1999: A couple of top tens and some real responsibility

Saturday 2nd January 1999

Diary Entry

FA Cup weekend. So often this is a not so unexpected day off for us Cup under-performers. An away game at Rotherham will never be described as glamorous but at least it is an easy drive up the M1 from MK and we were home by 8. It is always a good day at Rotherham. The staff there are friendly and helpful and the fans don’t get too bothered about away fans in their pubs. We went to the Moulders Rest and then to their sports club at the ground. The upstairs room was pretty busy with mostly Gasheads. We mere due to meet with Chris Stickler but he appeared to be late coming up from Birmingham.

Stephane Leoni scored just before half time. It wasn’t a great game, a 2 out of 5 rating and the drive home was pretty routine. 606 is getting more boring every week. Premiership fans moaning that their team is only fourth in the league make me sick. Tom Watt can’t see much beyond Arsenal. It has lost the fun of the Danny Baker days but it fills the time.  Went down the Albert for a quick pint. Had a chat with Aubrey about his game. Andy and Camille were in because their game against Tranmere is tomorrow. Clarkie wasn’t there but that’s not surprising as they lost at home to Kidderminster and he would be pretty grim. Didn’t hear anything on 606 about that local derby. Couldn’t be bothered with MOTD, a brandy night cap worked o.k.



Mike Pollitt, Jamie Ingledew, Paul Hurst, Darren Garner, Alan Knill, Paul Dillon, Vince Warner, Steve Thompson, Jason White, Lee Glover, Andy Roscoe. Subs Chris Sedgwick for Garner; Paul Pettinger, Trevor Berry for Glover, Martin Clark,  Andy Monkhouse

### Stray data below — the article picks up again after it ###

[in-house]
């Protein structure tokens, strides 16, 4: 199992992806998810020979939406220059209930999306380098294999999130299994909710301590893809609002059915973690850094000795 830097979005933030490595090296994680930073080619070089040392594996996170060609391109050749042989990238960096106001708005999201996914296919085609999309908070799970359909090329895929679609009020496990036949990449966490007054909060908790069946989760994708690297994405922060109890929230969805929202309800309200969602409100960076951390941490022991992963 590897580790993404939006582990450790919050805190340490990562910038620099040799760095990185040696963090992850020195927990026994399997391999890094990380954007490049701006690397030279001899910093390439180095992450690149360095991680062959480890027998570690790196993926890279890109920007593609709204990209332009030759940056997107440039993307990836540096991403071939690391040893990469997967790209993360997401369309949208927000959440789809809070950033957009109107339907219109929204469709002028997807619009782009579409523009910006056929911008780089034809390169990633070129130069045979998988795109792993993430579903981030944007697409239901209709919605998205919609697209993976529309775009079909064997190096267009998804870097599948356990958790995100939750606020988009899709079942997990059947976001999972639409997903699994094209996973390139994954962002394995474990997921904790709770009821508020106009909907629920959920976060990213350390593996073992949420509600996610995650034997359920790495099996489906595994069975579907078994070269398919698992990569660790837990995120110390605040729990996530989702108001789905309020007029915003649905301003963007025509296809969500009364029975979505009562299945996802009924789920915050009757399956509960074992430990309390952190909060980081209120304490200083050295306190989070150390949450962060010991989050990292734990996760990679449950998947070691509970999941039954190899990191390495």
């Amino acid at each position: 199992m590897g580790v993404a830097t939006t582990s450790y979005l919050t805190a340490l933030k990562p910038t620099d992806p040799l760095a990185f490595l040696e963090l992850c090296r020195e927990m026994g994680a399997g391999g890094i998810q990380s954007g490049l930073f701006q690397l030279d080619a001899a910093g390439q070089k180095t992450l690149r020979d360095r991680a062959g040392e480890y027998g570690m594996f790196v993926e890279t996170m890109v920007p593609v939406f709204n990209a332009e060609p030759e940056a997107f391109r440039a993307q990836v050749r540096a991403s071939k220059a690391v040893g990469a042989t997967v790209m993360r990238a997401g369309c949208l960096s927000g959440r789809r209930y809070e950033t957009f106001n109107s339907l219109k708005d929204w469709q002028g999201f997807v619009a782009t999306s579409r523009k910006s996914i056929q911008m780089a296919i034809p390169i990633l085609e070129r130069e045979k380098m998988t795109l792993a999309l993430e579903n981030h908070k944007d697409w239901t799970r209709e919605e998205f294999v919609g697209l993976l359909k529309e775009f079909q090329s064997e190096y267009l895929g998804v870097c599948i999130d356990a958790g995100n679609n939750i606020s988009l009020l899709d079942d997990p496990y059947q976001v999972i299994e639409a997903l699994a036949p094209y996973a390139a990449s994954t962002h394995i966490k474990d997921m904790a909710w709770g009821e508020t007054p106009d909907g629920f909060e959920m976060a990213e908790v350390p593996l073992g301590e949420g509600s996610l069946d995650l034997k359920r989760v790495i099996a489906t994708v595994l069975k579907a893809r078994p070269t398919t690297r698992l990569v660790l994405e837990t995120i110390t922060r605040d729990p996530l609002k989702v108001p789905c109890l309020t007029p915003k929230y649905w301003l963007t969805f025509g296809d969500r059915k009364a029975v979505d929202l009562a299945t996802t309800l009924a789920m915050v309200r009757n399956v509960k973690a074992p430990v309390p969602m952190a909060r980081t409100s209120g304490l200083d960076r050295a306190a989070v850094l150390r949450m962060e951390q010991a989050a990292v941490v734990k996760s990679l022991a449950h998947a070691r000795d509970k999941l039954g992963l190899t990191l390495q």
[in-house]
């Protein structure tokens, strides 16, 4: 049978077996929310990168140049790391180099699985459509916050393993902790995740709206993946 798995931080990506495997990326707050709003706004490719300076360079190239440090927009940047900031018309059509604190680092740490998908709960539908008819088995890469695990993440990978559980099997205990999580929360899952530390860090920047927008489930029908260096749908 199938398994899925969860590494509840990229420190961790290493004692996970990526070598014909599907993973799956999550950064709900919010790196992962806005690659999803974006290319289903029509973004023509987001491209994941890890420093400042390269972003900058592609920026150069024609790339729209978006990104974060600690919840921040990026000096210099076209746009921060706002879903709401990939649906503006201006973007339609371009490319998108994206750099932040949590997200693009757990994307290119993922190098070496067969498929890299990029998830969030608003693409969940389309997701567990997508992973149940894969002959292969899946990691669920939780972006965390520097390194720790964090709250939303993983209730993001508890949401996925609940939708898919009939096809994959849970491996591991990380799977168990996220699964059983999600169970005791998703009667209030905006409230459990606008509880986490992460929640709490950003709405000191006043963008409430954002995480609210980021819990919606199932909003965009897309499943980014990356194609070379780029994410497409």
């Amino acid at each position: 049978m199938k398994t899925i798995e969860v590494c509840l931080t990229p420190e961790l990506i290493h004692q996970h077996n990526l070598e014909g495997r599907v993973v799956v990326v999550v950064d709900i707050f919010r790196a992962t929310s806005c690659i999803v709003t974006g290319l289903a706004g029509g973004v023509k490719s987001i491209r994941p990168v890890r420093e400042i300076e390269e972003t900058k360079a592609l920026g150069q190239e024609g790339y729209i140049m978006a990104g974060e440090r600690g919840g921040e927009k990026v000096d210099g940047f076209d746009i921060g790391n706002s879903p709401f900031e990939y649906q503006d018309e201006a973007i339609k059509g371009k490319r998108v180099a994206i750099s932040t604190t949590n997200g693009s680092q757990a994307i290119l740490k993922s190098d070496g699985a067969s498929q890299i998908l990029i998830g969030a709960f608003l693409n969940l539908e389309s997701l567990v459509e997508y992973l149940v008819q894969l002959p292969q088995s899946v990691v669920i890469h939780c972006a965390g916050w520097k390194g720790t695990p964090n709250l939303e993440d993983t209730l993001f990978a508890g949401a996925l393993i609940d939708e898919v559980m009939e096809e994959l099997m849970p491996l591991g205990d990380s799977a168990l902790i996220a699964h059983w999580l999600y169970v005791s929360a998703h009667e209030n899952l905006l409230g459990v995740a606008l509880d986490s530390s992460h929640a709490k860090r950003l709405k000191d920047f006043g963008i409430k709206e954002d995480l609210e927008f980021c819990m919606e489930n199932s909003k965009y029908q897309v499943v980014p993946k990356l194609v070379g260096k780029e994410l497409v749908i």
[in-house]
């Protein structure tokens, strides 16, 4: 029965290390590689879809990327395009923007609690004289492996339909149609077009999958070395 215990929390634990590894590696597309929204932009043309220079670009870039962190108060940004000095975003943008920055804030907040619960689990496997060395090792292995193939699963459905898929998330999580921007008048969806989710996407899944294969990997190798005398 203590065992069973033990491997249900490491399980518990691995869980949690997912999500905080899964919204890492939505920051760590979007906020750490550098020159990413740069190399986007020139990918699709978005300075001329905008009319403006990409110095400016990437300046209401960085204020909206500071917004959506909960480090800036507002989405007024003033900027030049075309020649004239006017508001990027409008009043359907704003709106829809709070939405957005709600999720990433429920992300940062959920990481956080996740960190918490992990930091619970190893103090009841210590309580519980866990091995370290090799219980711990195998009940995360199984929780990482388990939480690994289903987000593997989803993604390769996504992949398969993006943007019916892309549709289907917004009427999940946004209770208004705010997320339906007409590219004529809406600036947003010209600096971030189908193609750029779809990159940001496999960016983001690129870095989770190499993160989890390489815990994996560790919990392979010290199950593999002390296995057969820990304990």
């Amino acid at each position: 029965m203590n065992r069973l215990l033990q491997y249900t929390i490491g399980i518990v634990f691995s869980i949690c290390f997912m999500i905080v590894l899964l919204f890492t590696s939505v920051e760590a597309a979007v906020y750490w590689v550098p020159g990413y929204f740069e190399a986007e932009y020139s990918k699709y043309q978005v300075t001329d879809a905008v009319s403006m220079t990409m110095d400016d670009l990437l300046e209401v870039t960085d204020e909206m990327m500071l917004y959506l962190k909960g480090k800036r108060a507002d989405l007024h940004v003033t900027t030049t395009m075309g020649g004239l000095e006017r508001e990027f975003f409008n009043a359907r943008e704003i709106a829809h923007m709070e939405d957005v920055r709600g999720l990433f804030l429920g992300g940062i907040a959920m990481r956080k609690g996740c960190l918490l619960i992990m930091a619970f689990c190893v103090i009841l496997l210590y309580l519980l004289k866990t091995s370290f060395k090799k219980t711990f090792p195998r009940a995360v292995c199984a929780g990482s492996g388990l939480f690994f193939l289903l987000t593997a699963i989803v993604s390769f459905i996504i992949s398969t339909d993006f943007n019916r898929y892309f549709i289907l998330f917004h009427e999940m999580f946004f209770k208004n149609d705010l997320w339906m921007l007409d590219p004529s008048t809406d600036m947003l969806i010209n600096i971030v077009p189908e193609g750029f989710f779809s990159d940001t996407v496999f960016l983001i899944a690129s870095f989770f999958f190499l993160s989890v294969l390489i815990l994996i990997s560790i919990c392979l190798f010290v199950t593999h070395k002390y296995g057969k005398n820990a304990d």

Lee Jones, Stephane Leoni, Trevor Challis, Ian Holloway, Steve Foster, David lee, Jamie Shore, Michael; Meaker, Rob Trees, Jamie Cureton, Jason Roberts. Subs Guy Ipoua for Roberts, Andy Collett, Lee Zabek, Gary Penrice, Michael Trought for Holloway

Scorer Stephane Leoni

Score 0-1

Ref Mr P. Dowd

Attendance 6,056

Photos of the game from the next programme


Some thoughts from this.

Aubrey is Aubrey Townshend, a local football referee, village cricket groundsman and player, last seen in South Africa following the England team. Andy and Camille are our good friends who follow Fulham for apparent fun.

When Ian Holloway was manager things were always interesting. He had signed some new players in the weeks before including David Lee and Mark McKeever. David Lee had played for Chelsea but ultimately didn’t do a lot for the Rovers. McKeever became a bit of a local non-league legend after an o.k. time running up and down the wing for us.